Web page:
Oyster Shell Recycling Program
The Offer Your Shell To Enhance Restoration (O.Y.S.T.E.R) recycling pilot program kicked off the new year in Santa Rosa County. Participating restaurants, including the Cutting Board in Milton and the Shrimp Basket (Milton and Navarre locations), have committed to recycling their shells. Members of the Conservation Corps of the Emerald Coast (CCEC), part of Franklin's Promise Coalition, are making the regular collections.
Collected shell is then “cured” (left to the elements to eliminate soft tissue and bacteria) for future use in local oyster reef restoration projects. This helps reduce the amount of shell taken to the landfill and ultimately benefits local oyster reef restoration projects. When the shell is placed in the water, baby oysters, called “spat” are attracted to the clean shell and create or enhance oyster reefs. These reefs provide habitat and food for red drum, speckled trout, gulf sturgeon and other marine organisms.
The program is a partnership with Santa Rosa County's UF/IFAS Fl. Sea Grant Extension, Grants & Special Programs and the Environmental Department. The collecting method and outreach materials were developed based on local projects such as Keep Pensacola Beautiful in Escambia County, the Choctawhatchee Basin Alliance in Okaloosa and Walton counties and the Alabama Coastal Foundation Oyster Shell recycling program in Baldwin and Mobile counties in Alabama. The effort is a part of a broader Oyster Habitat Restoration Project funded through the RESTORE Act Direct Component Funds, as a result of the 2010 BP Deepwater Horizon Oil Spill.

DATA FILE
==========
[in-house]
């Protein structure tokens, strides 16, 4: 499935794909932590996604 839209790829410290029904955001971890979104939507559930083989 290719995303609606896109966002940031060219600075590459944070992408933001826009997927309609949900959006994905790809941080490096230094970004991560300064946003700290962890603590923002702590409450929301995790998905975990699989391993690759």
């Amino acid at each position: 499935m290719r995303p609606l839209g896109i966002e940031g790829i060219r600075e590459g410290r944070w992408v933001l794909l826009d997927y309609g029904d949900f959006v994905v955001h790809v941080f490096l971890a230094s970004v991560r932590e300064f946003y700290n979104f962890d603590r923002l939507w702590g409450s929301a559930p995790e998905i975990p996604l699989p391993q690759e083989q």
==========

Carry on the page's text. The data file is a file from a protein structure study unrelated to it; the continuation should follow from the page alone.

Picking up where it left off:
The goal is to collect and recycle at least 2400 pounds of oyster shells from local restaurants by 2022. To date, more than 8100 lbs. have been collected. The success of the program is dependent upon our partners and volunteers who will be able to assist in bringing the cured oyster shells back into the waters of Santa Rosa County.
For more information about becoming a participating restaurant or if you are interested in volunteering, contact Chris Verlinde at the UF/IFAS Extension office of Santa Rosa County at 850-623-3868 or email at email@example.com.
“Collecting these oyster shells is investing in the future, with the dried shell used to construct oyster reefs, which promotes ecosystem health and marine life. It’s giving back to our planet while paying it forward to the next generation, and that makes it all worthwhile.” --Reggie Miller, CCEC Member